Unicompartment (partial) Knee Replacement

Knee Anatomy

Knee is a complex joint formed by femur, tibia and patella (knee cap). Ligaments (ACL, PCL, MCL and LCL) give primary stability to the knee joint. Medial and lateral meniscus; provide shock absorbing function.

There are three compartments or articulations in the knee joint.

  • Medial compartment (inside part of knee)
  • Lateral compartment (outside part of knee)
  • Patello-femoral compartment (knee-cap and thigh bone)

Mr Shalinder Sadiq will be happy to discuss this in detail with you during your consultation.

Knee Osteoarthritis

Osteoarthritis is age related wearing out of cartilage resulting in pain in the knee joint. It shows as joint space narrowing, with ‘bone on bone’ articulation on x-rays.

Knee osteoarthritis can affect one or more compartments of the knee joint. The ligaments usually remain ‘intact and functional’ in arthritis of knee. Medial compartment is by far the commonest compartment of knee to get affected by osteoarthritis.

Rationale

During knee replacement surgery, damaged bone and cartilage is replaced with prosthetic components. In unicompartment (partial) knee replacement, only the diseased compartment of knee joint is replaced. This procedure is an alternative to total knee replacement for patients whose disease is limited to one compartment of the knee. The healthy cartilage and bone, as well as all the ligaments of the knee are preserved.

Advantages

Multiple studies show that majority of patients have good results with unicomparment knee replacement. Advantages over total knee replacement include:

  • quicker recovery
  • less pain after surgery
  • less blood loss
  • knee feels more natural than total knee replacement
  • knee likely to bend (flex) better than total knee replacement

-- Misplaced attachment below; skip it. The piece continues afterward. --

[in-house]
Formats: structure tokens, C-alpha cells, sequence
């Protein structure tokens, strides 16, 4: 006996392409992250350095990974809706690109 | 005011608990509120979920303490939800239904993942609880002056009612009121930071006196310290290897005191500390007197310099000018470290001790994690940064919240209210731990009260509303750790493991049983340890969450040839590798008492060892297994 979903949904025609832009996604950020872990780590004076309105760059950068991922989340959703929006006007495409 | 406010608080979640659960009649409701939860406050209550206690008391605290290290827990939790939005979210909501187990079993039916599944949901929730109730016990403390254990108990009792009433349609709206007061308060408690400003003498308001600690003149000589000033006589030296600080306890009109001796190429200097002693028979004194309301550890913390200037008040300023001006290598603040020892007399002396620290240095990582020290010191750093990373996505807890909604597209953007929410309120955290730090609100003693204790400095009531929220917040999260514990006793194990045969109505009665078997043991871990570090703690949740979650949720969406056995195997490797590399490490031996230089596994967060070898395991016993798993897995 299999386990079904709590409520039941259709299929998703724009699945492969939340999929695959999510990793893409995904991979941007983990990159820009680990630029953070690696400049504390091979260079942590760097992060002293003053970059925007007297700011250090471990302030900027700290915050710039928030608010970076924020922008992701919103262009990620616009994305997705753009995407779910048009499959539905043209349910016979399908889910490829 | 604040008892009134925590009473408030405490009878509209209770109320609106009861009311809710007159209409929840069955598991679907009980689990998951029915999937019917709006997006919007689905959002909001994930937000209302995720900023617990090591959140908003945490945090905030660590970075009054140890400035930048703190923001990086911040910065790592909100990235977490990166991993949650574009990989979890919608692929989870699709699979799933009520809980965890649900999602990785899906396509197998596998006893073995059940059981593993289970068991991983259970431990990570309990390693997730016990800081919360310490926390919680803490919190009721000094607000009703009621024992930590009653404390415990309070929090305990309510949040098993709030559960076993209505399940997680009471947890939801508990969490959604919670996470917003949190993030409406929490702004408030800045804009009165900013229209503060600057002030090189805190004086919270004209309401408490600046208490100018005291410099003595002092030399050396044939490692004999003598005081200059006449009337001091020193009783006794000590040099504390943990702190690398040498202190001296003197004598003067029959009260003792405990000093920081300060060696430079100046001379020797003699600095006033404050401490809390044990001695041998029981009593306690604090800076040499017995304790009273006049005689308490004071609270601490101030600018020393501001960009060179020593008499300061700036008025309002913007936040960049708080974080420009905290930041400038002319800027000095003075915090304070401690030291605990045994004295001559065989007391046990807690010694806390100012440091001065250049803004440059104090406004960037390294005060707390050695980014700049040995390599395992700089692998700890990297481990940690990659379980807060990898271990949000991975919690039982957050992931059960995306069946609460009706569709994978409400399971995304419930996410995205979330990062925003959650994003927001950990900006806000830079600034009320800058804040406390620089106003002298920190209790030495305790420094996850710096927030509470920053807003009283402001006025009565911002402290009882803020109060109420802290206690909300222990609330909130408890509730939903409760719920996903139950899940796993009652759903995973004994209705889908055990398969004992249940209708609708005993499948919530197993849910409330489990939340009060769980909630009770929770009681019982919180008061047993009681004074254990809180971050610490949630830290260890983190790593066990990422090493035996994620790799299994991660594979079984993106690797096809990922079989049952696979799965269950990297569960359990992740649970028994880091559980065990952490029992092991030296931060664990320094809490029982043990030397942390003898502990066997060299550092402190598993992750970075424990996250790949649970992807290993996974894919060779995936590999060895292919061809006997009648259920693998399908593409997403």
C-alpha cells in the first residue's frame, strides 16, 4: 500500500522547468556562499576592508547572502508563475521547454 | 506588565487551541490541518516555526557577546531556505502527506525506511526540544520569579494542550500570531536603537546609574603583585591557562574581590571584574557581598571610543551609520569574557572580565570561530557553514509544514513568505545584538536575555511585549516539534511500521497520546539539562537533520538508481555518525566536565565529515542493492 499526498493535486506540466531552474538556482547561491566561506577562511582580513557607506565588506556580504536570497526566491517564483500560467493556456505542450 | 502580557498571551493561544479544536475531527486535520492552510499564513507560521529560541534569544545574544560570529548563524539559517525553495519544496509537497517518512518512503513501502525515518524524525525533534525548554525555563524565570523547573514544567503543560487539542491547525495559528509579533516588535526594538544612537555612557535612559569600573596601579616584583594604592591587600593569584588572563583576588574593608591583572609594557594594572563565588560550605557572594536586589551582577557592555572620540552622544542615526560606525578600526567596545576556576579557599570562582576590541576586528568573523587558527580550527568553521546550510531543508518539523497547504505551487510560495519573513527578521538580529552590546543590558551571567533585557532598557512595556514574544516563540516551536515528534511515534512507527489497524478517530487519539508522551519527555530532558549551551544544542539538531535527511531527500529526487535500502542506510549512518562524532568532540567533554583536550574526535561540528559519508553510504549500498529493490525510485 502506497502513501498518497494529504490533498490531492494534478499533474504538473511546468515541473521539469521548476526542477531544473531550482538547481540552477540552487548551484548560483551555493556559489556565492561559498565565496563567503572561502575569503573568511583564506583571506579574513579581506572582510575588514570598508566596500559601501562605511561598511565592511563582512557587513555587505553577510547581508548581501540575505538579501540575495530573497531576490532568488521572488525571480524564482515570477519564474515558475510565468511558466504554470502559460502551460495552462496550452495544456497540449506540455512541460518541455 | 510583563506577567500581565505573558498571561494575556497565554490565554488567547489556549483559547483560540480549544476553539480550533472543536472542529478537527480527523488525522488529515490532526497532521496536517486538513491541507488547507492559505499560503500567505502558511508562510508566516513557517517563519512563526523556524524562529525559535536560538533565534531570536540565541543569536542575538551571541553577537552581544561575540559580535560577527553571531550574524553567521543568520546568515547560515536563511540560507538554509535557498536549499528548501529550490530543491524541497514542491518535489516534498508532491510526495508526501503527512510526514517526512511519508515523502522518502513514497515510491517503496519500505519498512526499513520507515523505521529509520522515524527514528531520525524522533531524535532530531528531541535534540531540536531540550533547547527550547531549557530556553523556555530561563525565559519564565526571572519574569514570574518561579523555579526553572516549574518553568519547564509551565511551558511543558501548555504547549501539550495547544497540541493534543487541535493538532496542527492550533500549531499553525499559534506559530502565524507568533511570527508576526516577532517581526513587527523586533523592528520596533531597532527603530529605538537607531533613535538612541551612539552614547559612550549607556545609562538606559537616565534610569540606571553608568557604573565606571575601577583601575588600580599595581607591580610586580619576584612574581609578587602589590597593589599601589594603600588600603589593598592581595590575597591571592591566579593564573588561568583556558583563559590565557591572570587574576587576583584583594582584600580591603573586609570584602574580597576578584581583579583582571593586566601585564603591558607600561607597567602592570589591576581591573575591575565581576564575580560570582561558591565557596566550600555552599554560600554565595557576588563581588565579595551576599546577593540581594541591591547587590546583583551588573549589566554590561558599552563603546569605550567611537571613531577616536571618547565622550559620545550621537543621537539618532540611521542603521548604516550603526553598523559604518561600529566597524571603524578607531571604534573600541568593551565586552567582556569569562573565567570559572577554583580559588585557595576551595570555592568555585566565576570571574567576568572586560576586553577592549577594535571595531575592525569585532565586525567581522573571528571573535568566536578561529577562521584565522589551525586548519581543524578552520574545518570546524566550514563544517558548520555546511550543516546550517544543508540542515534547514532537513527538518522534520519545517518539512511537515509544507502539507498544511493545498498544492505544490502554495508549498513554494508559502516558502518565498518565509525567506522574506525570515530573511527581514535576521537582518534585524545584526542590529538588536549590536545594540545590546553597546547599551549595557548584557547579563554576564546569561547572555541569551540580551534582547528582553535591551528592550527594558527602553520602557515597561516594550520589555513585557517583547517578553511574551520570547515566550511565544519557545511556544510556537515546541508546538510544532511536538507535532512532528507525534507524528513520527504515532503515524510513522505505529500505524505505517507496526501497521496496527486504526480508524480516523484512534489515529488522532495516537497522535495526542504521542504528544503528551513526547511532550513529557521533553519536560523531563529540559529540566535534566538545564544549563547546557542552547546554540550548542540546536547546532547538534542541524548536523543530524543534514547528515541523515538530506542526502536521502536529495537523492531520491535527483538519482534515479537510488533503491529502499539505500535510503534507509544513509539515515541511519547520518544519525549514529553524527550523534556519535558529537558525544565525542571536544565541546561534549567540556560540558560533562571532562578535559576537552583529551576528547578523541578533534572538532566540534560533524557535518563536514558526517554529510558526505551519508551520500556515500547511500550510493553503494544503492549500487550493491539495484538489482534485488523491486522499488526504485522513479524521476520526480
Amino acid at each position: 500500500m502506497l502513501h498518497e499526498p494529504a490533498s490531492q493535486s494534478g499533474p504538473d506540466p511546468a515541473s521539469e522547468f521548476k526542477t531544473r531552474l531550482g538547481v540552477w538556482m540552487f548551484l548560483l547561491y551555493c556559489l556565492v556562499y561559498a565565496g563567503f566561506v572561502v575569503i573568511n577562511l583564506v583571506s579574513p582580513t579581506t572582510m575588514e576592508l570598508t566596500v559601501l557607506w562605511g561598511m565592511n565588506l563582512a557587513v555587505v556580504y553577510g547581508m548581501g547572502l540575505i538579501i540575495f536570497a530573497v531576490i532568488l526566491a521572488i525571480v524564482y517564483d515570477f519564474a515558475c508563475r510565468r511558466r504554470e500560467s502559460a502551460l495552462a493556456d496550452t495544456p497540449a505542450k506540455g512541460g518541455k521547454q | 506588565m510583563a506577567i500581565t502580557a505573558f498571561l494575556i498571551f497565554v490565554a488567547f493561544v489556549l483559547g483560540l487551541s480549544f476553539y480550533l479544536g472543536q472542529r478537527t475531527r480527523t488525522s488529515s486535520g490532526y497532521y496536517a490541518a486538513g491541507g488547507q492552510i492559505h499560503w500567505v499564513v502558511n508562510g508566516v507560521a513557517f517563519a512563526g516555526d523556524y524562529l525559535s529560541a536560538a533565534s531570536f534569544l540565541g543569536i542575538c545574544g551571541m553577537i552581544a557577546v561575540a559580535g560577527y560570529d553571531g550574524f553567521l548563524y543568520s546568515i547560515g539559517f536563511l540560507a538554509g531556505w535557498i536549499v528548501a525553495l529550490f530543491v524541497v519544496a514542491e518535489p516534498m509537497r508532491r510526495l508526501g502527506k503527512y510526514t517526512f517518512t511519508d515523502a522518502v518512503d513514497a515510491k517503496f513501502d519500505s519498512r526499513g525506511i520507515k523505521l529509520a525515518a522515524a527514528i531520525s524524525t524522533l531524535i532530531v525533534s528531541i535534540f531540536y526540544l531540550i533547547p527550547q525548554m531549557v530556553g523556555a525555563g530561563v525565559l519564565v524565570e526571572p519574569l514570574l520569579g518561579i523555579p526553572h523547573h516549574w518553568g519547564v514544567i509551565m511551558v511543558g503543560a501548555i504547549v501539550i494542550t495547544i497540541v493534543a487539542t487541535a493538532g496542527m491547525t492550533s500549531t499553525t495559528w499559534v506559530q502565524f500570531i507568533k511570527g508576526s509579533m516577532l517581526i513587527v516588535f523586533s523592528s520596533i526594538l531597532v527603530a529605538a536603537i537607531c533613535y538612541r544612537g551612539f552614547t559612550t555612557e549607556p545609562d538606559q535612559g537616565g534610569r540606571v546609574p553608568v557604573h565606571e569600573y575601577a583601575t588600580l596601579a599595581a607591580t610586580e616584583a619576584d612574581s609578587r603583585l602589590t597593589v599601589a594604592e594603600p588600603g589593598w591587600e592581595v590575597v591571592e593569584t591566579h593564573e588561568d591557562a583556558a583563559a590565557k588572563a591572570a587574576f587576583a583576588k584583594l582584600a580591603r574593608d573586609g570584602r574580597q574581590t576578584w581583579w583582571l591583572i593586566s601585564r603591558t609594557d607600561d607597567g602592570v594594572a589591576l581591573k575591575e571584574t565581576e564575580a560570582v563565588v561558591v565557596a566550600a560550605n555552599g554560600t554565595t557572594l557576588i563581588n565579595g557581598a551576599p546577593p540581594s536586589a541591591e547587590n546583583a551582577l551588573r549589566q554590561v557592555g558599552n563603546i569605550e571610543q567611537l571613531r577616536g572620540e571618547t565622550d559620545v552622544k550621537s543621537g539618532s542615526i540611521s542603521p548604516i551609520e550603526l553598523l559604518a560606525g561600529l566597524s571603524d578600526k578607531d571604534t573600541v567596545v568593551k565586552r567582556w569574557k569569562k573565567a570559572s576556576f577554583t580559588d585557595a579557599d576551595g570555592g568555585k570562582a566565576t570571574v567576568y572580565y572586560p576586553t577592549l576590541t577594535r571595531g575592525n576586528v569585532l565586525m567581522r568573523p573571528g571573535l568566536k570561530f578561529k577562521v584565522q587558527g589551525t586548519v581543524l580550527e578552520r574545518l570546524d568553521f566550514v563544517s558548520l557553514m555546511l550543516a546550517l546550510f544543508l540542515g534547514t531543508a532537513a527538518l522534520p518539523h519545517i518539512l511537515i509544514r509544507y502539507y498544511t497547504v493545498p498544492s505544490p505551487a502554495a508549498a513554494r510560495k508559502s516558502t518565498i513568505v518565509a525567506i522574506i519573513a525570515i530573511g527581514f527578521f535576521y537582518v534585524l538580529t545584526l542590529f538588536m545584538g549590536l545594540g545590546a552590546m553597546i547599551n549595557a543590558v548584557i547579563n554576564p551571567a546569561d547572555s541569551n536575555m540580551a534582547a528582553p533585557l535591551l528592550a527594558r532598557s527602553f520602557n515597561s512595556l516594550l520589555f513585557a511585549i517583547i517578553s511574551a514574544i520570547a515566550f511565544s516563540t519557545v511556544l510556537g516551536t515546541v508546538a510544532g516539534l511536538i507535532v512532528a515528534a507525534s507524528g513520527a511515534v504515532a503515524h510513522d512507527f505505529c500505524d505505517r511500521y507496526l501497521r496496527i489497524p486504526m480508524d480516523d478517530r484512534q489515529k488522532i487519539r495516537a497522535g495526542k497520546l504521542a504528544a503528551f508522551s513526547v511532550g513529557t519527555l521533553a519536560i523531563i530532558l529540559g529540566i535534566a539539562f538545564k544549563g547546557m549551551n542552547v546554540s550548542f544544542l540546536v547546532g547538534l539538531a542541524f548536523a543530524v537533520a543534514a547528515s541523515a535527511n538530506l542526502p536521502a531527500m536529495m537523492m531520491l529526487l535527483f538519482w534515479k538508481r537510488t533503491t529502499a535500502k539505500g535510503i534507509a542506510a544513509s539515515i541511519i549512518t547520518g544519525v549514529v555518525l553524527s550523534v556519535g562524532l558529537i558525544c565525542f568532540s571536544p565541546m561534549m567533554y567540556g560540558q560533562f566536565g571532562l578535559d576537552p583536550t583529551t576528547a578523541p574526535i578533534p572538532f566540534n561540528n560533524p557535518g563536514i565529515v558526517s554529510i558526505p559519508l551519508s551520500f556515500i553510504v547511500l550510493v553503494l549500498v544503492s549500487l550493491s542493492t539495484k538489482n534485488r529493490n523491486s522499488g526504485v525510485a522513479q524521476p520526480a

Disadvantages

  • potential need for more surgery (after many years)

Signature Oxford Knee

Mr Shalinder Sadiq uses Oxford Signature ‘personalized guides’ for performing unicomparment knee replacement. The patient specific ‘personalized guides’ are designed and manufactured after performing MRI scan for your knee. This technology also manufactures a life size 3 D (3 dimensional) model of your knee, which allows the surgeon to understand bony anatomy of your knee. For further information please see http://www.oxfordknee.com/signature.html

After you operation

After your operation, we will help you to walk on the day of (or occasionally day after) surgery under guidance of a physiotherapist. Expected stay in hospital is usually 3-4 days. You might need a period of physiotherapy after your discharge from the hospital.

Mr Shalinder Sadiq will review you in his rooms 2 weeks after your operation. Subsequent follow up is 6 weeks after your operation. If you think something is not right, please see link ‘recovery after operation’.

Mr Sadiq reviews his joint replacement patients every 12 months. Please contact us on 6234 7511 or email admin@tasortho.com.au if you need assistance or you think something is not right.